SOFIA, Feb 3(Reuters) - Bulgaria’s telecoms regulator will auction on March 15 three frequency licences that will allow the development of 5G wireless networks in the Balkan country, it said late on Tuesday.
The Communications Regulation Commission said it would auction three, 20-year licences in the 3.6 GHz spectrum, each with an initial price of 4 million levs ($2.5 million).
“The auctions will be for licences with a national coverage for the use of bands in 3,500-3,600 MHz, 3,600-3,700 MHz and 3,700-3,800 MHz,” the regulator said in a statement.
Both leading telecom operator Vivacom and A1, part of Austria’s A1 Group controlled by Mexico’s America Movil , have expressed an interest in acquiring the three licences, each for 100 MHz, while Telenor Bulgaria, owned by Czech investment group PPF, wanted one licence.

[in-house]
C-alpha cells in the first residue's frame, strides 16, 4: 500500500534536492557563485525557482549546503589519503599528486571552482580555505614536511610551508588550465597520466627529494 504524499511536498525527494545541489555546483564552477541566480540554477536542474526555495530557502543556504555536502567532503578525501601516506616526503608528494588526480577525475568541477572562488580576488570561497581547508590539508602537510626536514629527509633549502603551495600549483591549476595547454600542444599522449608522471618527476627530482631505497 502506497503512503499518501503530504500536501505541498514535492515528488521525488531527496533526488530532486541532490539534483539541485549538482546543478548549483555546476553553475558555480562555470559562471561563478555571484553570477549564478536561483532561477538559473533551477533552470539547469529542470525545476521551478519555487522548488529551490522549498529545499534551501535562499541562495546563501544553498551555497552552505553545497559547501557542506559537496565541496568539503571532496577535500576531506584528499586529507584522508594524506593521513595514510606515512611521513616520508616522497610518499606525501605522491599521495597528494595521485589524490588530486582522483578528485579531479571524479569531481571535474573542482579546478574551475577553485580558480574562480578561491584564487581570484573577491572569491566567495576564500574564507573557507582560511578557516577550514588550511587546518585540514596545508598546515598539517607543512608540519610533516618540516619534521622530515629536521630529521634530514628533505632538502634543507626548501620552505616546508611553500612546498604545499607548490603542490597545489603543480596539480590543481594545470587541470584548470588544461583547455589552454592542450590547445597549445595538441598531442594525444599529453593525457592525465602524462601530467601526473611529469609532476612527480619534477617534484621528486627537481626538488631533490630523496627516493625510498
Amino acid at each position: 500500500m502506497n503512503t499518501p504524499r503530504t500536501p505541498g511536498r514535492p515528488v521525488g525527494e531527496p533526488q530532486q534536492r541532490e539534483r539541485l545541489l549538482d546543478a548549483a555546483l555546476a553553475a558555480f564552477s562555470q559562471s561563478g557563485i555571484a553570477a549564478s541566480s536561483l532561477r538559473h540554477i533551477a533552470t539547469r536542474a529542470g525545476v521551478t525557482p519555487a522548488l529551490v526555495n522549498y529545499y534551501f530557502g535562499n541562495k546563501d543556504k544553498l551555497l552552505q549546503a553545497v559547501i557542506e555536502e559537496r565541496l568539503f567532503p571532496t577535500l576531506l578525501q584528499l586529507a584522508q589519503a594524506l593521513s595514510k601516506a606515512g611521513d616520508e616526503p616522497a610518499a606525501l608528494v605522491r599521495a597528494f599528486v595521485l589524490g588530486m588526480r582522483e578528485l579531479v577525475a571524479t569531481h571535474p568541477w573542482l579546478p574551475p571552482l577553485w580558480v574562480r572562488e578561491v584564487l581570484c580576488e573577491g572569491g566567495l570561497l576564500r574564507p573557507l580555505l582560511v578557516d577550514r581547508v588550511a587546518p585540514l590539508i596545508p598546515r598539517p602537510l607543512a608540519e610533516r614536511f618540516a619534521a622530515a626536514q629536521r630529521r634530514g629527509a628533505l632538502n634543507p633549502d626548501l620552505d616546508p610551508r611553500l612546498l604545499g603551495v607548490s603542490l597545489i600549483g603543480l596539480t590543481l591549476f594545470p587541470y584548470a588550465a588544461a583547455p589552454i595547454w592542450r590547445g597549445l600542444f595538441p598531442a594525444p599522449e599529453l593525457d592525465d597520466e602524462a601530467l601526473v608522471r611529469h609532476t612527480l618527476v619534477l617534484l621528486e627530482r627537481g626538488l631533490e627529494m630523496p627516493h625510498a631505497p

Vivacom and A1 have been offering some 5G services since the autumn, based on temporary frequencies granted by the regulator. Telenor Bulgaria, which carried out 5G trials in 2019, is yet to reveal its 5G rollout plans.
With an estimated combined investment of over 800 million levs over the next few years, the three telecoms firms have asked for lower frequencies fees and less bureaucracy to push ahead with a swift 5G rollout.
The regulator granted additional temporary frequencies in the 2.6 GHz spectrum to the three companies earlier this month.
$1 = 1.6264 leva Reporting by Tsvetelia Tsolova. Editing by Mark Potter